TCU's Trevone Boykin, Josh Doctson boosting each other's Heisman chances
FORT WORTH, Texas --- Trevone Boykin and Josh Doctson clearly have a connection. Their 23 touchdowns together in the past 20 games as quarterback and receiver for TCU says so.
But just how close are they?
"We're like two peas in a pod, man," Boykin said with a laugh. "It's crazy."
So if one pea is in line for a shot at the Heisman Trophy, is it crazy to think the other is, too?
"He'll be sitting right next to me," Boykin said. "If it comes to Fort Worth, it won't be just me. I didn't do it myself. It'll be a team award, definitely."
Boykin has been TCU's Heisman candidate all season, opening as the favorite and in second in the odds to LSU running back Leonard Fournette.
But now Doctson is on the edge of the picture. The senior from Mansfield Legacy leads the country in receiving yards, leads the Big 12 in catches per game, has broken his own school records for touchdowns and yards in a season and delivers a highlight catch every game.
Boykin's Heisman campaign has gotten stronger because of Doctson, and Doctson's profile increases in turn. Already one of the favorites for the Biletnikoff Award, Doctson is making his own case for an invitation to New York City.
"It's cool, I guess," Doctson said. "I know being in that conversation is pretty big -- I appreciate all that. But it's definitely not my goal or where my mind is. So when I see that, I really just laugh, because I don't feel like I'm part of that category."
Boykin and Doctson would have been considered the unlikeliest of Heisman candidates just 14 months ago.
Boykin was in competition for the starting quarterback job in the midst of an offense change for TCU. Doctson was a year removed from walk-on status after transferring out of Wyoming.
But they both thrived in the Air Raid, each proving a natural fit for the new offense installed by co-coordinators Doug Meacham and Sonny Cumbie. Boykin set school records for passing yards and touchdowns and finished fourth in the Heisman voting. Doctson caught 11 touchdown passes (the school record he broke last week) and finished one catch shy of the school record.
"I would definitely say chemistry has a lot to do with it," Doctson said. "The game is simple to us, I guess you could say. We just know the routes. I kind of know what he's going to give me before he gives it to me. It just kind of clicks like that."
This year, Boykin and Doctson are both ahead of last year's pace by a mile. Boykin, despite a subpar game in the season opener, projects to throw for more than 4,700 yards and 46 touchdowns, assuming a bowl game. He threw for 3,901 yards and 33 touchdowns last year.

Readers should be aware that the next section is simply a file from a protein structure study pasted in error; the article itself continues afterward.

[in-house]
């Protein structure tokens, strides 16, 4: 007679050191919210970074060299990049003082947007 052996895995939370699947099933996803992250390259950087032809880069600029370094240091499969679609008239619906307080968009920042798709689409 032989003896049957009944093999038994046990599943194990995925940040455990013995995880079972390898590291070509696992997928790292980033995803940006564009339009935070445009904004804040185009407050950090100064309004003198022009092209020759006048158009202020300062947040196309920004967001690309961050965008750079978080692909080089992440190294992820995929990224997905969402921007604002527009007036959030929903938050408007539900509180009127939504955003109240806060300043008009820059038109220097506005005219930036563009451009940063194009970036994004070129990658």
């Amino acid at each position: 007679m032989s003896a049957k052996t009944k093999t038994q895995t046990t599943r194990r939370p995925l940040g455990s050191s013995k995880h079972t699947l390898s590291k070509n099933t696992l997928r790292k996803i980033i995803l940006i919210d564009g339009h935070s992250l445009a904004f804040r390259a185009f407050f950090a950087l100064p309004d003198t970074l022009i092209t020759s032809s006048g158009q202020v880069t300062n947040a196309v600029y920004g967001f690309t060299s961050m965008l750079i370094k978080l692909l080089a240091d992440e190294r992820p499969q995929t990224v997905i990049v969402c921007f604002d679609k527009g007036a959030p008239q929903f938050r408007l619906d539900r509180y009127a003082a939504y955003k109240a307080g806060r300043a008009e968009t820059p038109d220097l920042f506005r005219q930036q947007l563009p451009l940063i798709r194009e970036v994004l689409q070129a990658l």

Doctson, who missed time with a broken hand in spring training and a hamstring injury in fall camp, is on track for 111 catches, 1,981 yards and 22 touchdowns, also assuming a bowl game. His numbers last year were 65, 1,018 and 12.
The "peas in a pod" are Heisman candidates, like it or not.
"To be honest, I really don't know what it means," Doctson said. "I just know that they've called on me more this year. I'm just stepping up, trying to be better than I was last year. I guess the results are the numbers that are being put up. I'm not really drooling over how much success I'm having this year. I'm just glad that we're 7-0."
Said Boykin: "It's just a blessing for us to even be in this situation. All praise to God, man. It's really crazy the stuff we've been through this whole season, for a guy like that and everything he's been through."
This week brings another chance for Boykin and Doctson to make their case. The Horned Frogs face West Virginia in a Thursday night home game on FS1. Last year in a home Thursday night game, Boykin made a flip into the end zone that became a signature of his season. Maybe this Thursday night, another one awaits -- for him or his receiver.
"I don't know," Doctson said. "Awards? I'd rather have an undefeated season, go to the college playoffs or whatever. The other receivers, the other quarterbacks, they can have the awards. I've just never really been a trophy guy, I guess. I think that's just the walk-on in me, staying grounded, playing with grit, playing TCU football. Pretty much that's been my dream my whole life -- to play here. So that's the biggest award I could receive."
But maybe not the last. For either pea.
This article was written by Carlos Mendez from Fort Worth Star-Telegram and was legally licensed through the NewsCred publisher network.